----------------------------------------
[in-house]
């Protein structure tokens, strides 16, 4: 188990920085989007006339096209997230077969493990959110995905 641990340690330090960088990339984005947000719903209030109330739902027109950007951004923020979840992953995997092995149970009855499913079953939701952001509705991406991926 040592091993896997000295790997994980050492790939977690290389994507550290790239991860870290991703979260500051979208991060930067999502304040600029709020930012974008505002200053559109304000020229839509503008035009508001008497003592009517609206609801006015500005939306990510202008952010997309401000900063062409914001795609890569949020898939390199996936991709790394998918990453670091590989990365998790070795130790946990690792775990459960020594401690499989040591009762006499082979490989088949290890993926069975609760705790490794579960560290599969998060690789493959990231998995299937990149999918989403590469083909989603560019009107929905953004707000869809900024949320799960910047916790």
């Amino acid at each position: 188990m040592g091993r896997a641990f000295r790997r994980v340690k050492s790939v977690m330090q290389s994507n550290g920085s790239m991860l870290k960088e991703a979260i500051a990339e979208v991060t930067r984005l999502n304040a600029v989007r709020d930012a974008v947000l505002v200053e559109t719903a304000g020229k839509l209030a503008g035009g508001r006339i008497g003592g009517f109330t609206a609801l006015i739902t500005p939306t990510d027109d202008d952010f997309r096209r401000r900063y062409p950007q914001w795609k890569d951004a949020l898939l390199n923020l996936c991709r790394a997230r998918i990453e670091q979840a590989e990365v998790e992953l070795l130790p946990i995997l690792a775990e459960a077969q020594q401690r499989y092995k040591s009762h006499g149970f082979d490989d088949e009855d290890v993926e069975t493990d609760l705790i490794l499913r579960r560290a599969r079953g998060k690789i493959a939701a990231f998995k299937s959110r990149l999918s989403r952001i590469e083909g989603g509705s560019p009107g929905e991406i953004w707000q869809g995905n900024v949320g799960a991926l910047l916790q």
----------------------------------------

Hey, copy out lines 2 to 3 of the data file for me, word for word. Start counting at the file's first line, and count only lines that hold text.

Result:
């Protein structure tokens, strides 16, 4: 188990920085989007006339096209997230077969493990959110995905 641990340690330090960088990339984005947000719903209030109330739902027109950007951004923020979840992953995997092995149970009855499913079953939701952001509705991406991926 040592091993896997000295790997994980050492790939977690290389994507550290790239991860870290991703979260500051979208991060930067999502304040600029709020930012974008505002200053559109304000020229839509503008035009508001008497003592009517609206609801006015500005939306990510202008952010997309401000900063062409914001795609890569949020898939390199996936991709790394998918990453670091590989990365998790070795130790946990690792775990459960020594401690499989040591009762006499082979490989088949290890993926069975609760705790490794579960560290599969998060690789493959990231998995299937990149999918989403590469083909989603560019009107929905953004707000869809900024949320799960910047916790």
């Amino acid at each position: 188990m040592g091993r896997a641990f000295r790997r994980v340690k050492s790939v977690m330090q290389s994507n550290g920085s790239m991860l870290k960088e991703a979260i500051a990339e979208v991060t930067r984005l999502n304040a600029v989007r709020d930012a974008v947000l505002v200053e559109t719903a304000g020229k839509l209030a503008g035009g508001r006339i008497g003592g009517f109330t609206a609801l006015i739902t500005p939306t990510d027109d202008d952010f997309r096209r401000r900063y062409p950007q914001w795609k890569d951004a949020l898939l390199n923020l996936c991709r790394a997230r998918i990453e670091q979840a590989e990365v998790e992953l070795l130790p946990i995997l690792a775990e459960a077969q020594q401690r499989y092995k040591s009762h006499g149970f082979d490989d088949e009855d290890v993926e069975t493990d609760l705790i490794l499913r579960r560290a599969r079953g998060k690789i493959a939701a990231f998995k299937s959110r990149l999918s989403r952001i590469e083909g989603g509705s560019p009107g929905e991406i953004w707000q869809g995905n900024v949320g799960a991926l910047l916790q």